I hope this helps.

      1. Hi Jim,
        Thanks for the many excellent articles you publish. I have a Canon MF4360 multifunction monochrome laser printer/scanner/copier.
        I have had it for several years and it works perfectly. I buy toner cartridges from online searches, not using OEM. Cost is very reasonable, $15-20 for several thousand pages.
        Most of my routine printing now is avoiding paper/ink/toner by using Microsoft print to pdf so that I have the doc saved on my local machine and only print to paper when really needed. I agree totally with the overall premise of this thread re the inkjets.
        I have had several over the years and rarely use them now due to high cost of ink.
        Thanks again for your excellent contributions.

        1. Hey Dave,

          Yep, the ongoing cost of replacement cartridges for inkjet printers is the killer. It has taken me a long time to wake up to that fact- I’m a bit of a slow learner, apparently. 🙂

          Thanks for the kind words mate, appreciated.

  3. Elliott W. Carmack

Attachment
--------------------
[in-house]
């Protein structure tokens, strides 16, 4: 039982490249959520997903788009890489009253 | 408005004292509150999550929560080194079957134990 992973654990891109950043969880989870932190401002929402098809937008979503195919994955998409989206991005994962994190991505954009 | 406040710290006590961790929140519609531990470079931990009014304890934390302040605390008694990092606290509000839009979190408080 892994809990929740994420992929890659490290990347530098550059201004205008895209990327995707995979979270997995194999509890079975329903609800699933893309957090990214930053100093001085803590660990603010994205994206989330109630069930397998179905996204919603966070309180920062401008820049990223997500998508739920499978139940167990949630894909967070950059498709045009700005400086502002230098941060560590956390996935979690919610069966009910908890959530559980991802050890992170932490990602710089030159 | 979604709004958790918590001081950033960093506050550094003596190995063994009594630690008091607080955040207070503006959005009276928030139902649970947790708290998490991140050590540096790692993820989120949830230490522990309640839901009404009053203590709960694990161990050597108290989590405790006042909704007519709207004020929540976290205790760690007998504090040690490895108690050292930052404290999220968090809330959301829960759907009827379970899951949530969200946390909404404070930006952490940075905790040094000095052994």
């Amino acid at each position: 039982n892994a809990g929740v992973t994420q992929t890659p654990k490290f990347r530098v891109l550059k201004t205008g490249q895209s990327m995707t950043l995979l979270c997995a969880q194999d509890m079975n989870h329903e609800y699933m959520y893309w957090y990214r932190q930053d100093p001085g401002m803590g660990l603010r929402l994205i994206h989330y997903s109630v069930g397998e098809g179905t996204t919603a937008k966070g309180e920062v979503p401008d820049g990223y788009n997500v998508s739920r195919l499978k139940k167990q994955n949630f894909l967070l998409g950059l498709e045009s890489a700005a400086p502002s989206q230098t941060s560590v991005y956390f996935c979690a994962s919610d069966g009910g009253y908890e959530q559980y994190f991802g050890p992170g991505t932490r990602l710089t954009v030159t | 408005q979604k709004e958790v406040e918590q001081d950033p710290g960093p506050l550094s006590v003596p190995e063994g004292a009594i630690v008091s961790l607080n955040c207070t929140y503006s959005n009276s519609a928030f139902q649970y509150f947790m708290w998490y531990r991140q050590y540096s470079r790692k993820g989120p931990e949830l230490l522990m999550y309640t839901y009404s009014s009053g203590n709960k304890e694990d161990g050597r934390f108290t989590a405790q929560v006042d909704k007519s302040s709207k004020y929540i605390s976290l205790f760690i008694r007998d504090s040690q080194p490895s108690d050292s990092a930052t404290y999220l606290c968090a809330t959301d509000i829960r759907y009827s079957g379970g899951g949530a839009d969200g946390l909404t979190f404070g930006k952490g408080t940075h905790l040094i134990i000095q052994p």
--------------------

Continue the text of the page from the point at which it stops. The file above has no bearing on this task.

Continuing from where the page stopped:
I gave up on HP printers years ago due to mechanical failures. I have used cheap and more expensive Epson inkjets for several years, now, and always concluded, as you have, that the major cost is with the ink cartridge replacements. When Epson came out with their refillable ink line of printers, known commercially as EcoTank printers, I decided to try them out. We now own three of Epson EcoTanks at our household! The ink supplies have lasted for a year or more. I must admit, these are used at home and not in an office environment where daily printing would be a lot higher. Check them out on Epson’s website (probably varies from one country to another; I’m in the USA).

    1. Hi Elliott,

      The cheapest Epson EcoTank multi-function printer is priced at $400 here. I agree, Epson are great, but that price is a bit beyond my budget.

  4. I learned long ago that if you use an inkjet printer frequently, the cost of replacement cartridges is prohibitive. And if you use the inkjet printer infrequently, the cartridges dry out, and also must be replaced. I switched to laser printers because the toner cartridges last far longer, and, since the toner is dry powder, they don’t dry out. Win-win.

  5. Bought a reconditioned Brother 2710 from Brother (laser) for about 159 USD. It is multifunctional, carries the same warranty as new one, and toner is not that expensive. This was replacement for my 2007 model Samsung Laser 2750 (I think) that was a real work horse. However, Samsung no longer makes printers. I believe the drum went out on it. Anyway, the Borther faxes great, scans great and in color to my computer, B&W copying, and so far, very happy with.